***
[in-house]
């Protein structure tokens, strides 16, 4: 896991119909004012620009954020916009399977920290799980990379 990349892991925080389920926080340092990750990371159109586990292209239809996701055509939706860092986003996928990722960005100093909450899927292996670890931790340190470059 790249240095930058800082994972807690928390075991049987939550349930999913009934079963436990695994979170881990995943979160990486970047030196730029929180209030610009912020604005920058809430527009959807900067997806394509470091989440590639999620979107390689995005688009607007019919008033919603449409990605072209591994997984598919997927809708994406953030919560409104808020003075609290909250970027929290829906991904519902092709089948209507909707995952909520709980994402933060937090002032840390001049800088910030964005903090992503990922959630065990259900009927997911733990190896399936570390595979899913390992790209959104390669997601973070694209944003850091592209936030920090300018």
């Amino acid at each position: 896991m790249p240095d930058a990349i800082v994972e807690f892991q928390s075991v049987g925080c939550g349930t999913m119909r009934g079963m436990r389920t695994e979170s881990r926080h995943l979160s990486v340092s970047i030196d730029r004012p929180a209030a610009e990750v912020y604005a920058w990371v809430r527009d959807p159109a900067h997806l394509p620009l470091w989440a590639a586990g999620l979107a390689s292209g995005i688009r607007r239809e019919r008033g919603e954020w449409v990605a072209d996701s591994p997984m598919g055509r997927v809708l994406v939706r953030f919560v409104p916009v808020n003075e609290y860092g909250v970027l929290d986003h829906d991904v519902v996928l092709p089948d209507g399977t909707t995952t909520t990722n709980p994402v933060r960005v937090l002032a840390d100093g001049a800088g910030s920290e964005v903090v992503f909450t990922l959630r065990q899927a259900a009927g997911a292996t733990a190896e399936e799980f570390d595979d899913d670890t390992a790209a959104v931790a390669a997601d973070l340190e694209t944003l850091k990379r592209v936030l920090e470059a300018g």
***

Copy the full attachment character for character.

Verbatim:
[in-house]
């Protein structure tokens, strides 16, 4: 896991119909004012620009954020916009399977920290799980990379 990349892991925080389920926080340092990750990371159109586990292209239809996701055509939706860092986003996928990722960005100093909450899927292996670890931790340190470059 790249240095930058800082994972807690928390075991049987939550349930999913009934079963436990695994979170881990995943979160990486970047030196730029929180209030610009912020604005920058809430527009959807900067997806394509470091989440590639999620979107390689995005688009607007019919008033919603449409990605072209591994997984598919997927809708994406953030919560409104808020003075609290909250970027929290829906991904519902092709089948209507909707995952909520709980994402933060937090002032840390001049800088910030964005903090992503990922959630065990259900009927997911733990190896399936570390595979899913390992790209959104390669997601973070694209944003850091592209936030920090300018």
């Amino acid at each position: 896991m790249p240095d930058a990349i800082v994972e807690f892991q928390s075991v049987g925080c939550g349930t999913m119909r009934g079963m436990r389920t695994e979170s881990r926080h995943l979160s990486v340092s970047i030196d730029r004012p929180a209030a610009e990750v912020y604005a920058w990371v809430r527009d959807p159109a900067h997806l394509p620009l470091w989440a590639a586990g999620l979107a390689s292209g995005i688009r607007r239809e019919r008033g919603e954020w449409v990605a072209d996701s591994p997984m598919g055509r997927v809708l994406v939706r953030f919560v409104p916009v808020n003075e609290y860092g909250v970027l929290d986003h829906d991904v519902v996928l092709p089948d209507g399977t909707t995952t909520t990722n709980p994402v933060r960005v937090l002032a840390d100093g001049a800088g910030s920290e964005v903090v992503f909450t990922l959630r065990q899927a259900a009927g997911a292996t733990a190896e399936e799980f570390d595979d899913d670890t390992a790209a959104v931790a390669a997601d973070l340190e694209t944003l850091k990379r592209v936030l920090e470059a300018g």